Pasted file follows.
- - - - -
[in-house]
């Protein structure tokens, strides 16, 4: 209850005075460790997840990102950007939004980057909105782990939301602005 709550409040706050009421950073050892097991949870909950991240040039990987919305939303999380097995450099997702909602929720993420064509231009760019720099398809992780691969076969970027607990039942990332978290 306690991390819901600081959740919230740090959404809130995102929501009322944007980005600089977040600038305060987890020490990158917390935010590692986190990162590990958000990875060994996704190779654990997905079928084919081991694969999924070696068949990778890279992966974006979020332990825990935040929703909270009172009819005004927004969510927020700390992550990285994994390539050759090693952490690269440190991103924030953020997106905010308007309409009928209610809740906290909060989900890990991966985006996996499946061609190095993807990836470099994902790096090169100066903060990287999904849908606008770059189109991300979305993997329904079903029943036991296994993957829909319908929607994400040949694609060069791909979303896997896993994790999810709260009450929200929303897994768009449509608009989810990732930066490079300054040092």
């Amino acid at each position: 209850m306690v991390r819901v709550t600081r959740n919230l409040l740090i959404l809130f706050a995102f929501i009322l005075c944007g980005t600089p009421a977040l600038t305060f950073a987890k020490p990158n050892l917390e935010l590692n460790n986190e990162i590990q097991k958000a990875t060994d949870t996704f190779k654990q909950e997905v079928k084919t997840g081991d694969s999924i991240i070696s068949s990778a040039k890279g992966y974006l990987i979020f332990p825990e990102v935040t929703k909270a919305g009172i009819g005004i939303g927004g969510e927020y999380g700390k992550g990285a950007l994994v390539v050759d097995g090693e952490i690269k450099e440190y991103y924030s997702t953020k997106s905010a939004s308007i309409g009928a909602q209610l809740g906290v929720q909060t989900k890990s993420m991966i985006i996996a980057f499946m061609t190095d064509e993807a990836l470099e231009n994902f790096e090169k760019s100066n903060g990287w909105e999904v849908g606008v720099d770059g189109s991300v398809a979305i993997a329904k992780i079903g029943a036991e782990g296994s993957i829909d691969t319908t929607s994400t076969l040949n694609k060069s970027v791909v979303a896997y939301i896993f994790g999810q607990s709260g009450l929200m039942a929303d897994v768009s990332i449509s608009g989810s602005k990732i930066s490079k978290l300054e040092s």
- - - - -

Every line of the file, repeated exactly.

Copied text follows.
[in-house]
């Protein structure tokens, strides 16, 4: 209850005075460790997840990102950007939004980057909105782990939301602005 709550409040706050009421950073050892097991949870909950991240040039990987919305939303999380097995450099997702909602929720993420064509231009760019720099398809992780691969076969970027607990039942990332978290 306690991390819901600081959740919230740090959404809130995102929501009322944007980005600089977040600038305060987890020490990158917390935010590692986190990162590990958000990875060994996704190779654990997905079928084919081991694969999924070696068949990778890279992966974006979020332990825990935040929703909270009172009819005004927004969510927020700390992550990285994994390539050759090693952490690269440190991103924030953020997106905010308007309409009928209610809740906290909060989900890990991966985006996996499946061609190095993807990836470099994902790096090169100066903060990287999904849908606008770059189109991300979305993997329904079903029943036991296994993957829909319908929607994400040949694609060069791909979303896997896993994790999810709260009450929200929303897994768009449509608009989810990732930066490079300054040092």
């Amino acid at each position: 209850m306690v991390r819901v709550t600081r959740n919230l409040l740090i959404l809130f706050a995102f929501i009322l005075c944007g980005t600089p009421a977040l600038t305060f950073a987890k020490p990158n050892l917390e935010l590692n460790n986190e990162i590990q097991k958000a990875t060994d949870t996704f190779k654990q909950e997905v079928k084919t997840g081991d694969s999924i991240i070696s068949s990778a040039k890279g992966y974006l990987i979020f332990p825990e990102v935040t929703k909270a919305g009172i009819g005004i939303g927004g969510e927020y999380g700390k992550g990285a950007l994994v390539v050759d097995g090693e952490i690269k450099e440190y991103y924030s997702t953020k997106s905010a939004s308007i309409g009928a909602q209610l809740g906290v929720q909060t989900k890990s993420m991966i985006i996996a980057f499946m061609t190095d064509e993807a990836l470099e231009n994902f790096e090169k760019s100066n903060g990287w909105e999904v849908g606008v720099d770059g189109s991300v398809a979305i993997a329904k992780i079903g029943a036991e782990g296994s993957i829909d691969t319908t929607s994400t076969l040949n694609k060069s970027v791909v979303a896997y939301i896993f994790g999810q607990s709260g009450l929200m039942a929303d897994v768009s990332i449509s608009g989810s602005k990732i930066s490079k978290l300054e040092s």